A very clever and brutally funny variation on Richard Connell’s 1924 story “The Most Dangerous Game,” Craig Zobel’s “The Hunt” tweaks P.C. liberals and NPR listeners that would turn out to be the kinds of people who would stalk and kill humans for their own righteous reasons. It really bothered me that most people who saw it dismissed it; it’s better than that. I have a real fondness for movies like “The Hunt” where anyone can die at any time, and the film’s political satire elevates it above the expected grisly, bloody thriller.

In three hour-long episodes, Simon Frederick’s “Black Hollywood: They’ve Gotta Have Us” interviews dozens of people over the course of the series, including cultural critic Nelson George, and actors ranging from trailblazers like Harry Belafonte and Diahann Carroll to today’s stars like David Oyelowo and John Boyega. The funniest and most revealing interview may be Robert Townsend, who paid for “Hollywood Shuffle” with credit cards, chose locations so that they wouldn’t be seen by the cops, and edited the film in a porno post-production facility.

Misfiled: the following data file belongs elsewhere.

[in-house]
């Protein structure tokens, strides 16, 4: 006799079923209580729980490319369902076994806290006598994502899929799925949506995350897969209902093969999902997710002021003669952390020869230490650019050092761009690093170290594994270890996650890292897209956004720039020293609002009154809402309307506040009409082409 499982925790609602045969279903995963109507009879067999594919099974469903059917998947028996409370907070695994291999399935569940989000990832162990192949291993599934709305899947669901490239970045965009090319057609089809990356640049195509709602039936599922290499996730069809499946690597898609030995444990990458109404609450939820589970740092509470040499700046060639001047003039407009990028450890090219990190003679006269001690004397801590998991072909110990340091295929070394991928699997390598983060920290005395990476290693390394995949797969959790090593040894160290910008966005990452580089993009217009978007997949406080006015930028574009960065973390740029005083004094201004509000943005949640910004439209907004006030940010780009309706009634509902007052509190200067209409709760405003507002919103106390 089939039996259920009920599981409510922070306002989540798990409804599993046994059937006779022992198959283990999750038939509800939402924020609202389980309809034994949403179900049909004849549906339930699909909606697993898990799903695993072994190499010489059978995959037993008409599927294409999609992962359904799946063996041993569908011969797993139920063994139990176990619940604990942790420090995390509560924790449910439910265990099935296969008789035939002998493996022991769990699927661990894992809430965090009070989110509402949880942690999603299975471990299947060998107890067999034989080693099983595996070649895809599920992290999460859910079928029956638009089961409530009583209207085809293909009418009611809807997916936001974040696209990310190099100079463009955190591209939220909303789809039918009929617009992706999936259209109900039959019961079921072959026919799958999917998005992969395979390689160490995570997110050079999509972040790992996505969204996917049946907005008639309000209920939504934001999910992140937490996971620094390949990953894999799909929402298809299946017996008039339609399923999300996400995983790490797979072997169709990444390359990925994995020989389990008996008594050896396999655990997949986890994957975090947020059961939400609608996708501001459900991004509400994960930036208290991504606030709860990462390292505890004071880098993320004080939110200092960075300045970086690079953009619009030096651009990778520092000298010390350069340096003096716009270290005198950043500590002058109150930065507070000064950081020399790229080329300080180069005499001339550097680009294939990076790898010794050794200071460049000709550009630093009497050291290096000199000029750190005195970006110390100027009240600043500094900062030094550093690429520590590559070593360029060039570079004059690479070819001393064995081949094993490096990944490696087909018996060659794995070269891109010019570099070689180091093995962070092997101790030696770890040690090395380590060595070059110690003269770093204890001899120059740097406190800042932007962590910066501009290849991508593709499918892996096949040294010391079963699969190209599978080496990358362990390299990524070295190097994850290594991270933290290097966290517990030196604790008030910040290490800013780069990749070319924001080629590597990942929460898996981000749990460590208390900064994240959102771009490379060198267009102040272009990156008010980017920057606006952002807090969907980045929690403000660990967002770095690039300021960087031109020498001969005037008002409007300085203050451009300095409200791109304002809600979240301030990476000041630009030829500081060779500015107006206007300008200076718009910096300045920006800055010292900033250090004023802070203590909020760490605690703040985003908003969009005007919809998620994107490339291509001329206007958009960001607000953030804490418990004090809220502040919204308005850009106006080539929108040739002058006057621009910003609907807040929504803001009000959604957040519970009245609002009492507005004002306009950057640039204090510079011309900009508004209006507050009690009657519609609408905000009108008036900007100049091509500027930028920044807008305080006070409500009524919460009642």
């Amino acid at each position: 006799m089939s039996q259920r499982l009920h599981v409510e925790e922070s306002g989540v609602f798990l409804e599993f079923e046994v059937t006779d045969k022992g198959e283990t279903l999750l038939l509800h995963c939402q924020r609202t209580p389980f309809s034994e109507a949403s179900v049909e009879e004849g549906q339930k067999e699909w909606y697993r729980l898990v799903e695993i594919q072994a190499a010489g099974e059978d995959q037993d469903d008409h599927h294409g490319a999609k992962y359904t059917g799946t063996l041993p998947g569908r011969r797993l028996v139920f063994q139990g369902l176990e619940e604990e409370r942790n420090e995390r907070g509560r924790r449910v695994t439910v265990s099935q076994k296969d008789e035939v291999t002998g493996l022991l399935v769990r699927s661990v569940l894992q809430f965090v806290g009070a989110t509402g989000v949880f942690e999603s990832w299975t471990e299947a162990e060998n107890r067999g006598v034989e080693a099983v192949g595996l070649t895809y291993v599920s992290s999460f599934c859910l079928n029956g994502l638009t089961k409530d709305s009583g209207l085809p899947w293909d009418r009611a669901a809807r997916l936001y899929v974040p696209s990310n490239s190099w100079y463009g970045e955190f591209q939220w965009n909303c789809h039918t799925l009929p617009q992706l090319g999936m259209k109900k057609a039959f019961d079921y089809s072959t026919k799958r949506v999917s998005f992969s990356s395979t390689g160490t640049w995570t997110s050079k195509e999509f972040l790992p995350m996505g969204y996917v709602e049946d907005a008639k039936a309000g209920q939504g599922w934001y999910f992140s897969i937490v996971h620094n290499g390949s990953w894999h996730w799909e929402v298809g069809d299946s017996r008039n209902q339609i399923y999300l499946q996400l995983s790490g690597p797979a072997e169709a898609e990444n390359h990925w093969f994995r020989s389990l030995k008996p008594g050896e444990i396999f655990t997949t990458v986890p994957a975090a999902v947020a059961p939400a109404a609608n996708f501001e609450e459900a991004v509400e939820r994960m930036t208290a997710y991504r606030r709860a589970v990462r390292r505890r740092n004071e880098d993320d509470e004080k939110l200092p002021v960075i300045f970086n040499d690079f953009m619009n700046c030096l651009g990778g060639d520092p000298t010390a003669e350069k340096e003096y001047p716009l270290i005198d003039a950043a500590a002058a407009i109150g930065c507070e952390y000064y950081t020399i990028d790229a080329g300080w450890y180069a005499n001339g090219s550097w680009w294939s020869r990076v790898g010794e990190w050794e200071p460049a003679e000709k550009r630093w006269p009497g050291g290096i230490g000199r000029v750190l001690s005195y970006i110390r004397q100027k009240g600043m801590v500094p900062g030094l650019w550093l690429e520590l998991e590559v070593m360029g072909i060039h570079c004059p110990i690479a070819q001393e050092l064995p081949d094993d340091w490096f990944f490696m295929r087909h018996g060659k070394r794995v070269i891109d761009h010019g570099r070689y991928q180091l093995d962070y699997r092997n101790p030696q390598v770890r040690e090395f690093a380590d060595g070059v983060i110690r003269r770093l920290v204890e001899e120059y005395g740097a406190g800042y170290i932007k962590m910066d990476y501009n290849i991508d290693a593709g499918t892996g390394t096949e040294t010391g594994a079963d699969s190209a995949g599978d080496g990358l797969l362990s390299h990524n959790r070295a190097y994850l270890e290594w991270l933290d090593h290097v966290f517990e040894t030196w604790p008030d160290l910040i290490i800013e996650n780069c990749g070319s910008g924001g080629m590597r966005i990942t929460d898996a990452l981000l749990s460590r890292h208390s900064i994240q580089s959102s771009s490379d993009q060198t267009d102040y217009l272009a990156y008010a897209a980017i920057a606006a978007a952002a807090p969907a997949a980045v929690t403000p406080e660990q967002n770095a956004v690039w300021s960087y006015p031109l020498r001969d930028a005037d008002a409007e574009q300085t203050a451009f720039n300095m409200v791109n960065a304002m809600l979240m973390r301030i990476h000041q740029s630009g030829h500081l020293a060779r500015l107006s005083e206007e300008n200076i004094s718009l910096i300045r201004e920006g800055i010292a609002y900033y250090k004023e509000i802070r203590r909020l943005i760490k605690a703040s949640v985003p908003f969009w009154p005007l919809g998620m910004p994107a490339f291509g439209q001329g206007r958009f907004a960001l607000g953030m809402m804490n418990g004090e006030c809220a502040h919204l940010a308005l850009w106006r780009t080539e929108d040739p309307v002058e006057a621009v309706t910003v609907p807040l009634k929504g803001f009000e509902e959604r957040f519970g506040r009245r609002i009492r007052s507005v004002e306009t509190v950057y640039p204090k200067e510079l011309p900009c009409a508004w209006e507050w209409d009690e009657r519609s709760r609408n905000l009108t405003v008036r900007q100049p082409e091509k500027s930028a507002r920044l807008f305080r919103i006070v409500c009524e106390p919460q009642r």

Creem Magazine was lowbrow and funny and it taught me to laugh at pretentious rock n’ roll, so Scott Crawford’s “Creem: America’s Only Rock N’ Roll Magazine” feels long overdue. You’ll learn all about the first generation of rock scribes, legends like Lester Bangs, Dave Marsh and Patti Smith. Musicians (Alice Cooper, Michael Stipe), rock writers (Cameron Crowe) and fans (Jeff Daniels) wax rhapsodic about why Creem was so damn cool.


(0) comments

Welcome to the discussion.

This is a space for civil feedback and conversation. A few guidelines: 1. be kind and courteous. 2. no hate speech or bullying. 3. no promotions or spam. If necessary, we will ban members who do not abide by these standards.

Recommended for you